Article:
Study abroad resumes fall trips, kickstarts new UBarcelona Program

Senior McKenzie Stoute relaxes after a road trip from Madrid to San Sebastián in September. Photo credit: Rachel Nelkin
Senior McKenzie Stoute relaxes after a road trip from Madrid to San Sebastián in September.
Senior McKenzie Stoute relaxes after a road trip from Madrid to San Sebastián in September. Photo credit: Rachel Nelkin

After canceling all study abroad arrangements for more than a year, the Study Abroad Office has reinstated a select number of programs for the fall semester and is expanding offerings for the spring.

Approximately 20 students are participating in programs in Spain, the United Kingdom (including Northern Ireland, Wales and Scotland), Italy, Ecuador and Austria.

Anna Kenney, assistant director of Study Abroad, sent several students abroad this semester to Austria and Spain. Twelve students found their new home in Madrid, another student in Seville and two engineering students in Vienna. Students are studying at a range of prestigious universities, including the Universidad Antonio de Nebrija, Vienna University of Economics and Business Administration and IE University Spain.

McKenzie Stoute, a senior media management major, is in Madrid to learn Spanish in a more immersive environment and bring those linguistic skills back home.

Traveling is not new for Stoute who previously has visited Paris, Barcelona, Monaco, the County of Nice, Rome and London. However, with pandemic restrictions, unfamiliar surroundings and a language barrier, Stoute called the transition “a little stressful,” but is confident the experience will be successful.

“I was hesitant about the restrictions when it came to traveling throughout Europe at first,” Stoute said. “But it turned out to be fine because I am fully vaccinated.”

Kenney said she is confident this semester will be fun and exciting for students despite COVID-19 concerns.

“In Madrid, for instance, a lot of COVID restrictions have been lifted,” Kenney said. “There’s no longer a curfew, and from what I hear, mask requirements only pertain to indoor spaces. I’m hoping for a semester as close to ‘normal’ as we can get.”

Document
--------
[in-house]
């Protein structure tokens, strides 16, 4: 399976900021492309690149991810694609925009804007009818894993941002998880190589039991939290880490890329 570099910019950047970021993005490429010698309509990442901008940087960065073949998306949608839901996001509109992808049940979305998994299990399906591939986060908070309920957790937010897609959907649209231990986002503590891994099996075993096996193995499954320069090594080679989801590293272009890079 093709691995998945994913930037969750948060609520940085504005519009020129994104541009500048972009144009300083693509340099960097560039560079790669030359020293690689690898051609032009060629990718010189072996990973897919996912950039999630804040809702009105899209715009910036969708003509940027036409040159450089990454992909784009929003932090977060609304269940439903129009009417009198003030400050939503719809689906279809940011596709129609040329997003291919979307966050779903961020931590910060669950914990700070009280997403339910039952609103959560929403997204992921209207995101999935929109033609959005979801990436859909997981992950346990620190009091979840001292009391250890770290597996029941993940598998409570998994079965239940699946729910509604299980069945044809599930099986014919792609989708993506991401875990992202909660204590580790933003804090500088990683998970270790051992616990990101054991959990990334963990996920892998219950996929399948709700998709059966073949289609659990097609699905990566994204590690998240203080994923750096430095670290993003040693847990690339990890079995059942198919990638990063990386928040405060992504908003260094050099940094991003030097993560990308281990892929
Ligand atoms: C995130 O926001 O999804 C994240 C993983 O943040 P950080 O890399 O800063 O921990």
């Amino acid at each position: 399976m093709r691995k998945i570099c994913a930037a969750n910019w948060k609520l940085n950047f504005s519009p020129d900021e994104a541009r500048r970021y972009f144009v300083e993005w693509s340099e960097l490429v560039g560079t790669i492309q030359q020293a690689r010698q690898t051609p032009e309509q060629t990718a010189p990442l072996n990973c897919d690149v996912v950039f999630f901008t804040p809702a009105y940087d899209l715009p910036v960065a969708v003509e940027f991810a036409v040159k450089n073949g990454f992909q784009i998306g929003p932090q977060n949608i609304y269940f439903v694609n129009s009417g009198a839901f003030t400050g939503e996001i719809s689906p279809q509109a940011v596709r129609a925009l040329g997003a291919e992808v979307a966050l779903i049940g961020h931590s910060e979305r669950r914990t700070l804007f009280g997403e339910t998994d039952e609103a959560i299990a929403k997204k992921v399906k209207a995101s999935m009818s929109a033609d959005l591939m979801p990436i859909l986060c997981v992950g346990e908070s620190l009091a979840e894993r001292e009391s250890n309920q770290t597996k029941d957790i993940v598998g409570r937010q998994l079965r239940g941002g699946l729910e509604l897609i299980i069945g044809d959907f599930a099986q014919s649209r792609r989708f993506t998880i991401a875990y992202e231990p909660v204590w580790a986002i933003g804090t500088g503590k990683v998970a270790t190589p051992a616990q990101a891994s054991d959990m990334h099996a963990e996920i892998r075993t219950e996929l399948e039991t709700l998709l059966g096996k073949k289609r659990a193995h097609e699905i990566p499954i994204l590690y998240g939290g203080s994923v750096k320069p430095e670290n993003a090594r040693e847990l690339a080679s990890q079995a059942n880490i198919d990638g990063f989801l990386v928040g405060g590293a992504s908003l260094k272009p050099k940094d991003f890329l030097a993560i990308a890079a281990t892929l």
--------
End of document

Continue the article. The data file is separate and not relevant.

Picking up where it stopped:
Nina Castro, assistant director of study abroad, said her office worked remotely last year during the pandemic to keep students aware of the various study-abroad options. The office built new relationships, initiatives and workshops over the past year, including the framework for the new UBarcelona program, which will kick off in the spring.

“We are seeing hints that there will be a lot more mobility and freedom for the spring semester,” Castro said.

The UBarcelona program invites students to study on the northern coast of Spain at the Barcelona Study Abroad Experience. Students can study material across several disciplines, including business, culinary art, photography and psychology.

UPrograms are UM’s flagship semester-long study abroad programs, customized for students as a packaged experience that often includes housing, travel and internship opportunities. Financial and merit awards, including in-state benefits, can be applied to these specialized programs.

Jenna Earhart, a junior contemporary voice major in the Frost School of Music, will be studying abroad at a consortium of Parisian universities through the UParis program.

“I’ve gotten used to the challenges that came with being fresh in college and I’m ready for something totally different,” Earhart said.

She plans to take classes unrelated to her major, such as courses in film, photography and Parisian culture.

“You are only there for a semester, so you have a limited amount of time to snap into things and adapt, but you’re also there for a long enough period to where you can’t just be there as a tourist. You have to immerse yourself,” Earhart said.

Earhart says that she will never hesitate at the opportunity to do something life-changing.

Stoute particularly encourages Black students to apply.

“It is so important to go and explore different cultures, because even Black culture abroad differs from the standard African-American culture we know at home,” Stoute said. “It’s important as a Black student to not let anything hold you back. The world is our oyster.”

Junior motion pictures major Shane Shakoor agrees.

He said he hopes to find a sense of community when he travels to Brazil as an exchange student this spring. Shakoor will be studying at The Pontifícia Universidade Católica do Rio de Janeiro, the first established private university in Brazil. He will live with a local Brazilian family to grasp the culture on a more intimate level.

“I am looking forward to interacting with another segment of the Black diaspora,” Shakoor said. “I am also excited to meet young, vibrant Black people who can show me around Brazil and become my life-long friends.”

For more information on study abroad programs, visit and click “Information Sessions” on the right side of the screen to register for a Study Abroad 101 session. At this virtual meeting, students will learn more about U programs, exchange trips, finances, safety and financial details.

Students will also have the chance to interact with former students who traveled abroad and chat with study abroad advisors at the meeting. To carve out a personal plan for a study-abroad trip, students also may stop by the Study Abroad Office’s virtual advising hours from 2-3 p.m. on Tuesdays and Thursdays.